Rep. Mike Rogers is retiring at the end of his term, but he is not resigning early from his position as chairman of the House Intelligence Committee — despite a news report Thursday evening saying the Michigan Republican would.
The Hill had reported Rogers would serve an abbreviated term as chairman. His spokeswoman quickly denied that report. “He is not stepping down as Chairman of the House Intel Committee,” Susan Phalen said via email Thursday night.
Rogers, in a surprise move, announced early Friday morning that he would retire in November to begin a new career as a talk radio host.“They may have lost my vote in Congress, but you haven’t lost my voice,” Rogers told WJR-AM radio this morning, according to Detroit News.
Before Rogers departs from the helm of the powerful congressional committee, he is seeking some major legislative reforms to the National Security Agency’s controversial collection of millions of U.S. phone calls.
Rogers has been a highly visible figure in the recent debate over the NSA’s once-secret surveillance programs. Earlier this week, Rogers introduced a bill along with the panel’s top Democrat, Dutch Ruppersberger, to allow the agency’s vast database of phone records to stay in the hands of the phone companies. House Speaker John Boehner indicated he plans to allow a vote on that legislation.
Rogers has been a fierce defender of the NSA after former contractor Edward Snowden disclosed the once-secret surveillance programs — and sparked widespread concerns about Americans’ privacy. Rogers, according to the Detroit News, said the program was being changed “based on a perception, not a reality.”“We think that we have found a way to end the government bulk collection of telephone metadata and still provide a mechanism to protect the United States,” Rogers said.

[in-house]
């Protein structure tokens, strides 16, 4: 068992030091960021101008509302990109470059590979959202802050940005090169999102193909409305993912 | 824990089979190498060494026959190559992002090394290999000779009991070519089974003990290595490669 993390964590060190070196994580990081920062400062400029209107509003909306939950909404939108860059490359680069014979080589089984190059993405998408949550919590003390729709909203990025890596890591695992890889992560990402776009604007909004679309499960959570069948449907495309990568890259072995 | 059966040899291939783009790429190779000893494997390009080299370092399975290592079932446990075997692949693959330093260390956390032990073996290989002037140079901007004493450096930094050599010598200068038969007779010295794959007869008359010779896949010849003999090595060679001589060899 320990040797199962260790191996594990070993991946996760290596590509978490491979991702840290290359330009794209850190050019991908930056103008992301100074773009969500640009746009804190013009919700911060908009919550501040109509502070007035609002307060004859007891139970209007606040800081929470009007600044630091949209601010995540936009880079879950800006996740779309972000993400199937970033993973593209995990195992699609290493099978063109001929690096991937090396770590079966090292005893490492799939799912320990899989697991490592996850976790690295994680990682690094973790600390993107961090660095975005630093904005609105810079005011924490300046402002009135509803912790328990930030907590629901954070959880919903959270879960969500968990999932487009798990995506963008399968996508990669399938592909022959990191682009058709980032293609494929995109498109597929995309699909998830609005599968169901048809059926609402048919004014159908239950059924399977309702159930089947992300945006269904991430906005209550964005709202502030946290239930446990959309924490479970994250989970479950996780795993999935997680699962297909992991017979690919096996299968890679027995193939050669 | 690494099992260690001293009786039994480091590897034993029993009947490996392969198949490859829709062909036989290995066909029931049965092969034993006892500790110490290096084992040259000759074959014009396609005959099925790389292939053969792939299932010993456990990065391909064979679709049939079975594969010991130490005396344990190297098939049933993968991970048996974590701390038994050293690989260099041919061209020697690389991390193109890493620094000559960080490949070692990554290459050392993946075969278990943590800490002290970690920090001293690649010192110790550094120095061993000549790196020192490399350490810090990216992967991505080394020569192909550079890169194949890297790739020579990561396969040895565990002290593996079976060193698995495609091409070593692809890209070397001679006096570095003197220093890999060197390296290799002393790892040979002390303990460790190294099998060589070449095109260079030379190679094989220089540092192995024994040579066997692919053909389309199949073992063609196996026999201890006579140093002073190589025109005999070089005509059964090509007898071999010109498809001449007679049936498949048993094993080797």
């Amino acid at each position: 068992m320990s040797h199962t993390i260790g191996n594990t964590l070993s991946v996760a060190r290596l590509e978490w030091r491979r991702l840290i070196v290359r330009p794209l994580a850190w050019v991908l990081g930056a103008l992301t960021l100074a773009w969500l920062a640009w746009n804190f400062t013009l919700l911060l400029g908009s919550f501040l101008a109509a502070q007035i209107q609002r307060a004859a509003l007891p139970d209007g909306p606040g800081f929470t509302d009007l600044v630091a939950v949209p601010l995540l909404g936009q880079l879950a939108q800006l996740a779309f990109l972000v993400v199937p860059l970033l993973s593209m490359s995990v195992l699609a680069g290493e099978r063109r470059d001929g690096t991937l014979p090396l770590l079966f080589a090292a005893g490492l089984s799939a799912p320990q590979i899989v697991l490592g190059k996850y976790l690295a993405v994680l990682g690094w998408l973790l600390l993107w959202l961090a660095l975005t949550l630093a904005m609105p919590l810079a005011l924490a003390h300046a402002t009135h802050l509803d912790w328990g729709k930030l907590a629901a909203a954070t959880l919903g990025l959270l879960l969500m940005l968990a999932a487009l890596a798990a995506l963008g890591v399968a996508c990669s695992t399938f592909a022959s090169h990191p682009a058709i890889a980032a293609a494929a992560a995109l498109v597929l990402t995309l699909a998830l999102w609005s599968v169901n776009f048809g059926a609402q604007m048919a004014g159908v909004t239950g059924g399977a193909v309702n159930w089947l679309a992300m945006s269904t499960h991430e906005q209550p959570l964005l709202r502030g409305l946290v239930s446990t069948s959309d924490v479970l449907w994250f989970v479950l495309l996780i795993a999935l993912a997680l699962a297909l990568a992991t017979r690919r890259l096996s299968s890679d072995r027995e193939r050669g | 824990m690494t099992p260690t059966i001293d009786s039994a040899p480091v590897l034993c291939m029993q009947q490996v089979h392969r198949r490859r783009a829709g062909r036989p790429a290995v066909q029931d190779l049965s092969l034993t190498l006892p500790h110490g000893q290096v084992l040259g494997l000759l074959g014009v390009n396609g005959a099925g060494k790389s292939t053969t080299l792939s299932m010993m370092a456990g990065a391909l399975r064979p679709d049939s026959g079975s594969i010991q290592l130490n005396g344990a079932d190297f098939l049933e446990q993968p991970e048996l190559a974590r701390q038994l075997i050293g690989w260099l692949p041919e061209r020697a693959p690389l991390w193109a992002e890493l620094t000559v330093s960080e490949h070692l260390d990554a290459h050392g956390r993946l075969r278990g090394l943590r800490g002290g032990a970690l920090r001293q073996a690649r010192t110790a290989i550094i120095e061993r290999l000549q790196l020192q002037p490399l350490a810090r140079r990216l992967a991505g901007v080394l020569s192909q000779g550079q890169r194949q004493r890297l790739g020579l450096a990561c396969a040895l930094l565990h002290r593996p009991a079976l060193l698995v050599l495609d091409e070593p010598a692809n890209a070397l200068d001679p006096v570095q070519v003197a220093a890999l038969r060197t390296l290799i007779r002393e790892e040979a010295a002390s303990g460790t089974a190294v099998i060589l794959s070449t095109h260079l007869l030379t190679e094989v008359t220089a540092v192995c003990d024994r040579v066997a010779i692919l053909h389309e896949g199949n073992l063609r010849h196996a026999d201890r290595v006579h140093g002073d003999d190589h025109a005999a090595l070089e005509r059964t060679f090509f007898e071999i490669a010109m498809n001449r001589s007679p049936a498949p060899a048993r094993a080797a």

What We're Following See More »
"Freddie Mac shareholders cannot force the mortgage finance company to allow them to inspect its records, a federal court ruled Tuesday." A shareholder had asked the United States District Court for the Eastern District of Virginia to allow him to inspect its books and records, as Virginia law allows him to do. "The court held that Freddie shareholders no longer possess a right to inspect the company’s records because those rights had been transferred to the Federal Housing Finance Agency when the company entered into conservatorship in 2008."
The Pentagon has "provided more than 1.45 million firearms to various security forces in Afghanistan and Iraq, including more than 978,000 assault rifles, 266,000 pistols and almost 112,000 machine guns." Trouble is, it can only account for about 700,000 of those guns. The rest are part of a vast arms trading network in the Middle East. "Taken together, the weapons were part of a vast and sometimes minimally supervised flow of arms from a superpower to armies and militias often compromised by poor training, desertion, corruption and patterns of human rights abuses."
"Since the beginning of the year, the Baltimore Police Department" has been using a Cessna airplane armed with sophisticated camera equipment "to investigate all sorts of crimes, from property thefts to shootings." The public hasn't been notified about the system, funded by a private citizen.
The cost of EpiPens have risen 400% since 2007, and members of Congress increasingly want to know why. Judiciary Chairman Charles Grassley (R-IA) sent a letter to Mylan, which makes the allergy injection devices, on Monday. “Many of the children who are prescribed EpiPens are covered by Medicaid, and therefore, the taxpayers are picking up the tab for this medication," he wrote. Sen. Amy Klobuchar (D-MN) "called earlier for a Judiciary Committee inquiry into the pricing and an investigation by the Federal Trade Commission."